I’ve been feeling quite low this last few days. Missing my son, if the truth be known, and also tired, so tired, of the heavy decisions I keep facing and the sense of desolation which occasionally flows over me when I think of the difficulties yet to be faced. One trigger was my counselling session last Friday which I went to feeling bright and cheerful, having enjoyed a lovely holiday and having achieved loads in the flat, and came from feeling tearful and depressed. (Not sure that I will be too upset when my counselling sessions come to an end!) This was partly due to the realisation that my son has been gone a year tomorrow.
Today was a much bigger trigger, though. The Smudgelet has a friend staying and today I took them for the long-promised return visit to Legoland. Last time we went was such fun. Last time we went, I had my eldest son with me and for the first time he provided some really good almost-adult company. He and I like the same sort of rides and share a similar sense of humour and it was such fun to be there, the four of us, and be able to split into various arrangements of two and two. This time, though, I was there with two twelve-year-olds and no almost-adult. It was obvious that the two boys really wanted a taste of freedom, a chance to go where they wanted without an adult minder tagging along and cramping their style. “If we split up, mum, it’ll mean you can do what you want without having to hang around waiting for us all the time. We could just arrange a time and place to meet up later.” And of course, that was what I wanted for them. But it was such a lonely experience and the tears were hard to suppress. I felt no interest in going on a ride alone, and even the fantastic models in mini-world were uninspiring when there was nobody to say “Oh, look!” to, especially as I’d seen them before. I’m glad I had a voucher for one free entry to the park or I’d have seriously resented the £37 entry fee I paid to go in as I eventually gave up and took my book and a cup of coffee to the carpark and sat in the car for five and a half hours.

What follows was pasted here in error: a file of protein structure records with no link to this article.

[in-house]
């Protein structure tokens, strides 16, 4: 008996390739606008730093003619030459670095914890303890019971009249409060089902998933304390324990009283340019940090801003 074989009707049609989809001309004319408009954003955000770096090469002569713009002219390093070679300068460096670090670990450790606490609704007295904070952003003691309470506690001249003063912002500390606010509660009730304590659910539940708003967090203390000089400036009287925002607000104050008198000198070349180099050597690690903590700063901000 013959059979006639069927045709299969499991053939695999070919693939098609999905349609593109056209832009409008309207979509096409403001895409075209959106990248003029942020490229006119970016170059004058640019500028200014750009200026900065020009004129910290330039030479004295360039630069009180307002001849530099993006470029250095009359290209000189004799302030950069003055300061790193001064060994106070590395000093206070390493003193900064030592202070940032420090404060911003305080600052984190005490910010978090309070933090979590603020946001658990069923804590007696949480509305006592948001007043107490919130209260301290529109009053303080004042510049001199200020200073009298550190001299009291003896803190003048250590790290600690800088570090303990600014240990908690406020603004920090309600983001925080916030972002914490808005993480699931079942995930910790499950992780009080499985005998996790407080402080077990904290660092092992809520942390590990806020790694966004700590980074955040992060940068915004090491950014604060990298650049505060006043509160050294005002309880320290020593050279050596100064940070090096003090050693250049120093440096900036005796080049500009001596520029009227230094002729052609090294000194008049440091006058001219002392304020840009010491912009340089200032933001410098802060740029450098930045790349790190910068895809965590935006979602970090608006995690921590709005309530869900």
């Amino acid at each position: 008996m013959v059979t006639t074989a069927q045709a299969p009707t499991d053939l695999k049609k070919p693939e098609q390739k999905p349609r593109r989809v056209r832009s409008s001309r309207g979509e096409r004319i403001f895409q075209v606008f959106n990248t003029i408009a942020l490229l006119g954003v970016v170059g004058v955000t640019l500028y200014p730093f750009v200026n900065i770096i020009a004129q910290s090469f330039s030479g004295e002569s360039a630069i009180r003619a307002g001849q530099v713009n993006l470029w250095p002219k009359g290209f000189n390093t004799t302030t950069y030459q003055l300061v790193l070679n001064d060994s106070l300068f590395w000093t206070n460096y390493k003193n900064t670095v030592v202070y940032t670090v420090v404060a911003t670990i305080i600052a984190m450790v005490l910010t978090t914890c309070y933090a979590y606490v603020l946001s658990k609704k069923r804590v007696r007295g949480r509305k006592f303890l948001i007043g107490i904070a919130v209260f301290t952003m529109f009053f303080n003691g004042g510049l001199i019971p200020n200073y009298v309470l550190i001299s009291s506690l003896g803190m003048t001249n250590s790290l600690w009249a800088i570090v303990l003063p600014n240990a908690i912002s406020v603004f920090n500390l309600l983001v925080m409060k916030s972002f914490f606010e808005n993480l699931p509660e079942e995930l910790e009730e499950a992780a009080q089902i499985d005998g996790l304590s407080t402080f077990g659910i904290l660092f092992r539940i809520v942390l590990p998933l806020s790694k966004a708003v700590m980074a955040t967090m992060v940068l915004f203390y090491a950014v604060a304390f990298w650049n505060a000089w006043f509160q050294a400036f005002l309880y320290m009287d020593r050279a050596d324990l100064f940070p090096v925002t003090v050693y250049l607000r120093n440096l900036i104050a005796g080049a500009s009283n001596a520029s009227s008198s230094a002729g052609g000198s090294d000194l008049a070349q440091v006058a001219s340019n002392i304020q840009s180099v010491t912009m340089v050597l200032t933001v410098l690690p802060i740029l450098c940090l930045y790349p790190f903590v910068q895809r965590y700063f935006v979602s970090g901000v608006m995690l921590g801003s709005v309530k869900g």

my depression now is lifted and I feel renewed. I slept a while in the car, which did me good, and I also finished my book which also did me good (as I find it hard to finish books at the moment). But best of all was something I saw through the window of the car, totally unexpected.
If you have read my blog before, you’ll know that there’s been a consistent reassurance every time I’ve been at my lowest. And today it was there again. A rainbow. A perfect rainbow spanning the sky. God’s promise: “It’ll be alright. Trust me”. And an accompanying feeling of peace. The sense of bereavement is still strong – there’d be something wrong with me if it weren’t – but I know that God is there alongside me and will carry me through, and even at my loneliest, I am never alone.